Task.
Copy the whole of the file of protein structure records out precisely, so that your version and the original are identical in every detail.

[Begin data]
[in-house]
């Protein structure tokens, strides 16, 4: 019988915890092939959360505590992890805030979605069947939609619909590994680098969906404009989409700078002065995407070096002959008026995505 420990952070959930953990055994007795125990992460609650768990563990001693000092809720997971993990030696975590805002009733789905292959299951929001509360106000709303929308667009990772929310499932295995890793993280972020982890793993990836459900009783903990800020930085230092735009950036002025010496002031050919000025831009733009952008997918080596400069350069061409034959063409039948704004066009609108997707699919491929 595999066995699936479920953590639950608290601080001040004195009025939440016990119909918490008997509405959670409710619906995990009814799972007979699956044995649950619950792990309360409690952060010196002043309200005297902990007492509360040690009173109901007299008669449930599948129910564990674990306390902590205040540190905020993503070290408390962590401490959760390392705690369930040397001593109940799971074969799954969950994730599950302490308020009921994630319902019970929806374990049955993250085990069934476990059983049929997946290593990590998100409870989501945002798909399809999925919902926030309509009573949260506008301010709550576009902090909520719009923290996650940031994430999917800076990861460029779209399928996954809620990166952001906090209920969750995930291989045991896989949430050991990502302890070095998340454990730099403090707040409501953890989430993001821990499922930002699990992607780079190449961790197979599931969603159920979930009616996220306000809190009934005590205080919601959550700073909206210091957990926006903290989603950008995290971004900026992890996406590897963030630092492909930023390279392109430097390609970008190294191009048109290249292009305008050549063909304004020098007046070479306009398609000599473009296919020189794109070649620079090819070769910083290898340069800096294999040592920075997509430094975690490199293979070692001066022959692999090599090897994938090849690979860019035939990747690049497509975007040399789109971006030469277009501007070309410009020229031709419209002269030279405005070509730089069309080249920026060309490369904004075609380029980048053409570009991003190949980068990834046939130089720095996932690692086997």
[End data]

[in-house]
């Protein structure tokens, strides 16, 4: 019988915890092939959360505590992890805030979605069947939609619909590994680098969906404009989409700078002065995407070096002959008026995505 420990952070959930953990055994007795125990992460609650768990563990001693000092809720997971993990030696975590805002009733789905292959299951929001509360106000709303929308667009990772929310499932295995890793993280972020982890793993990836459900009783903990800020930085230092735009950036002025010496002031050919000025831009733009952008997918080596400069350069061409034959063409039948704004066009609108997707699919491929 595999066995699936479920953590639950608290601080001040004195009025939440016990119909918490008997509405959670409710619906995990009814799972007979699956044995649950619950792990309360409690952060010196002043309200005297902990007492509360040690009173109901007299008669449930599948129910564990674990306390902590205040540190905020993503070290408390962590401490959760390392705690369930040397001593109940799971074969799954969950994730599950302490308020009921994630319902019970929806374990049955993250085990069934476990059983049929997946290593990590998100409870989501945002798909399809999925919902926030309509009573949260506008301010709550576009902090909520719009923290996650940031994430999917800076990861460029779209399928996954809620990166952001906090209920969750995930291989045991896989949430050991990502302890070095998340454990730099403090707040409501953890989430993001821990499922930002699990992607780079190449961790197979599931969603159920979930009616996220306000809190009934005590205080919601959550700073909206210091957990926006903290989603950008995290971004900026992890996406590897963030630092492909930023390279392109430097390609970008190294191009048109290249292009305008050549063909304004020098007046070479306009398609000599473009296919020189794109070649620079090819070769910083290898340069800096294999040592920075997509430094975690490199293979070692001066022959692999090599090897994938090849690979860019035939990747690049497509975007040399789109971006030469277009501007070309410009020229031709419209002269030279405005070509730089069309080249920026060309490369904004075609380029980048053409570009991003190949980068990834046939130089720095996932690692086997």